By Sherry Mazzocchi
Frank Portes was 17 when he stepped off a plane and into a new life.
Portes had the best of both worlds growing up. Born in New York, he lived in the Dominican Republic. Studying at a bilingual school in Santo Domingo gave him a good command of English and Spanish. It was a seamless transition between summers in Washington Heights with family and winters back on the tropical island he called home.
At the end of every school year, Portes packed for a New York summer vacation. But after high school graduation, his mother casually mentioned that he should bring more clothes for the trip that year.
“You won’t be coming back,” she said.
Portes and his younger sister would be permanently moving to the U.S., she explained. Since he was a U.S. citizen, moving to the States would offer a better future. “She saw that as a good opportunity for me,” he said.
But the surprise decision jump-started his future.
“I knew I wanted to do something better,” he said.
Portes decided to go to college and eventually study law. His mother is an immigration lawyer in the Dominican Republic, and first summer job at age 15 was in a law office.
“I decided to go into a political science major and specialize in immigration law,” he said. “That way I can help my community have a better way of living, and live in a better world.”
Being born in the U.S. afforded him opportunities some never have. “For undocumented immigrants it can be very hard,” he said. “Many, many people like me come to this country and just want to earn a living for their families,” he said.
A family member told him about New Settlement, a Bronx-based non-profit dedicated to strengthening communities and offering assistance with housing, employment and education. The services at the organization, which is marking its 10th anniversary this fall, are free.
“That’s the most amazing part,” said Portes.
Portes met College Advisor Shuba Maniram at New Settlement. She worked closely with him, meeting regularly to fill out complicated financial aid forms and helping craft the all-important college essay.
Admissions officers look at personal statements to get a sense of prospective students. It is one of the most difficult things a young person will ever write, not only because some 17-year-olds struggle to express themselves, but mostly because many young people lack the life experience to write a compelling story.
Portes wrote about the unexpected end of his idyllic youth, and how it thrust him into a world filled with possibilities.
“You only have 650 words,” Maniram said of the typical essay. “He wrote about what that meant for him. He was going to use this opportunity to continue to do the things he cared about here,” she said. “In writing the essay he was like, ‘I want to express how grateful I am for this opportunity, but also how it took me by surprise.’”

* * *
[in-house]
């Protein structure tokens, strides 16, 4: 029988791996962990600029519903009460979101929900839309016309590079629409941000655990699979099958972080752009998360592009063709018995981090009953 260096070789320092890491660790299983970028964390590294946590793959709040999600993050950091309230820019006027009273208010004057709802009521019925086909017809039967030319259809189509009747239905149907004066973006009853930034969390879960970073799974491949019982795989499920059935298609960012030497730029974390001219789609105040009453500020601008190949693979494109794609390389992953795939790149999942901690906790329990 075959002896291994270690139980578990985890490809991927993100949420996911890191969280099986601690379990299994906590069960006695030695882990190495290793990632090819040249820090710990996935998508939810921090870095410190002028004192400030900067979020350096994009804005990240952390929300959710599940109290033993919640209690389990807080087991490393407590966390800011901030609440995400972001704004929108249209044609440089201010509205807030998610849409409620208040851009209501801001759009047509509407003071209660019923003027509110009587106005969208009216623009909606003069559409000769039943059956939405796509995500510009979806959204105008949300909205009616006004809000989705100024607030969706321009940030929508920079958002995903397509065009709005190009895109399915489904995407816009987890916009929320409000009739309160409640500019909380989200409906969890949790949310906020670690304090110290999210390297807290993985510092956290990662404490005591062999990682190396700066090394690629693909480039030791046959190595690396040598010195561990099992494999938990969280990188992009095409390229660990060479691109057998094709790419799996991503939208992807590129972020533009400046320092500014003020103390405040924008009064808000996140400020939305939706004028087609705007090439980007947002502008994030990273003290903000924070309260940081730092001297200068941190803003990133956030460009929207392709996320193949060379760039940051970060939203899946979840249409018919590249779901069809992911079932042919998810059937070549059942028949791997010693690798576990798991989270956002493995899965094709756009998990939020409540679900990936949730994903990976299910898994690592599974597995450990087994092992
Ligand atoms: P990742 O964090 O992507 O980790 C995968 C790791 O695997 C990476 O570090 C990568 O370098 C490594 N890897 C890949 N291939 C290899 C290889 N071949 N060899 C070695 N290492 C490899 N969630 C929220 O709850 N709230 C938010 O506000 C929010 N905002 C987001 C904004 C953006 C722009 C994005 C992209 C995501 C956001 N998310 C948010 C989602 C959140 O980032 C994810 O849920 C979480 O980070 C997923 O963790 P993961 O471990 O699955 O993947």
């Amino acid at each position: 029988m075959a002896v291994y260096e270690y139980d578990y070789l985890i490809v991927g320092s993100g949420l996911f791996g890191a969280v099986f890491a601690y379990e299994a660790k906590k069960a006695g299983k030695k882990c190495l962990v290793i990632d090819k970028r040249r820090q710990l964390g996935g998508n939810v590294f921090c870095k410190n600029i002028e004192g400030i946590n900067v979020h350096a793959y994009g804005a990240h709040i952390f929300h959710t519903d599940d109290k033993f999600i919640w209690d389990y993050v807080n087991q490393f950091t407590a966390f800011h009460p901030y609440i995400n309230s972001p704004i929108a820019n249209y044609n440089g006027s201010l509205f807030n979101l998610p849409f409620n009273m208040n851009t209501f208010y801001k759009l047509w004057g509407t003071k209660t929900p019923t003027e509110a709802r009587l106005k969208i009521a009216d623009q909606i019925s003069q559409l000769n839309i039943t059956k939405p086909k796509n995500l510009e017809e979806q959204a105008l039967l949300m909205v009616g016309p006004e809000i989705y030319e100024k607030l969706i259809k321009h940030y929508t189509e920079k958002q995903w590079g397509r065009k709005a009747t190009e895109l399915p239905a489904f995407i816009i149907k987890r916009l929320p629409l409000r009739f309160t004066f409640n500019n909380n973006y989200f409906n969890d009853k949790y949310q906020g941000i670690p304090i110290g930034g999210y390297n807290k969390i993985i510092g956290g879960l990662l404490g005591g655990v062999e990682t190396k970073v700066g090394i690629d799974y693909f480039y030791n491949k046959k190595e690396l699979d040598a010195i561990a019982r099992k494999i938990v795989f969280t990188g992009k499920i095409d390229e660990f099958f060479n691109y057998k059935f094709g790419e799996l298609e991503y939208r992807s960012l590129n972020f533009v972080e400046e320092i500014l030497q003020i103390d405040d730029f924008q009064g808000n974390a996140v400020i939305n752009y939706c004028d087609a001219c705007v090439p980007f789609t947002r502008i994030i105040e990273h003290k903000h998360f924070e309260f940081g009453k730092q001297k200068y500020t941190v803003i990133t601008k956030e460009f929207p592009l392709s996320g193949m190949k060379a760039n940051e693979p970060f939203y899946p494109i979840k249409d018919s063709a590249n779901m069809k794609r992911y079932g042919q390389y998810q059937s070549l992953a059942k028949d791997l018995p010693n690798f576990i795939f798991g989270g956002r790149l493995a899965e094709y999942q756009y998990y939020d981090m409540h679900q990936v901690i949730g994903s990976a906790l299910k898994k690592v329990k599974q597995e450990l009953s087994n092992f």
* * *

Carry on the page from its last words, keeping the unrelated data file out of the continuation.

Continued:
Maniram was impressed by Portes’ dedication. The essay underwent several drafts before reaching perfection. They carefully selected schools, focusing on CUNY and SUNY schools. Portes took a gap year to qualify for in-state tuition. He also took advantage of New Settlement’s Young Adult Opportunity Initiative Program, which helped him build skills and find employment.
“Frank was like, ‘If it can help me, I want to be there,’” Maniram said. “He had the energy for it.”
Portes set his sights on State University at Buffalo as his first choice. It is a competitive school with an accelerated 3 + 3 Program, which combines an undergraduate degree with a law degree. He knew it would be difficult because his senior year of college would also be his first year of law school. But it saves a year’s worth of college tuition.
With help from New Settlement and his own skill and determination, Portes was accepted last spring and is starting school this fall.
He also selected Buffalo because of its diverse student population. “Growing up in the D.R., you find a lot of different people, different ethnicities, different economic places, different religions, different colors,” he said. “You see a lot of different people and it’s no different when you move to New York.”
“But,” he said of the upstate school, “it’s still mostly, you know, white people.” Growing up in different states, immersed in various languages and cultures, Portes said he always understood everyone deserves respect. “We are all the same, it doesn’t really matter. So, if anything, I will use this to prove my own strength, and my dedication to myself,” he said. “And I’m also looking forward to having a lot of fun and making new friends.”
Challenges lie ahead. His grade point average has to remain high to stay in the program. His senior year will be the equivalent of simultaneously studying two majors. Portes said New Settlement’s College Access Center gave him what he needed to get into school. But their Success Program helps students who are in college stay in school.
“They give you emotional support if you need it,” he said. “They always tell us college is a good place to find yourself, have a lot of fun, make a lot of friends. But you have to remember your main goal is to learn and get that degree.”
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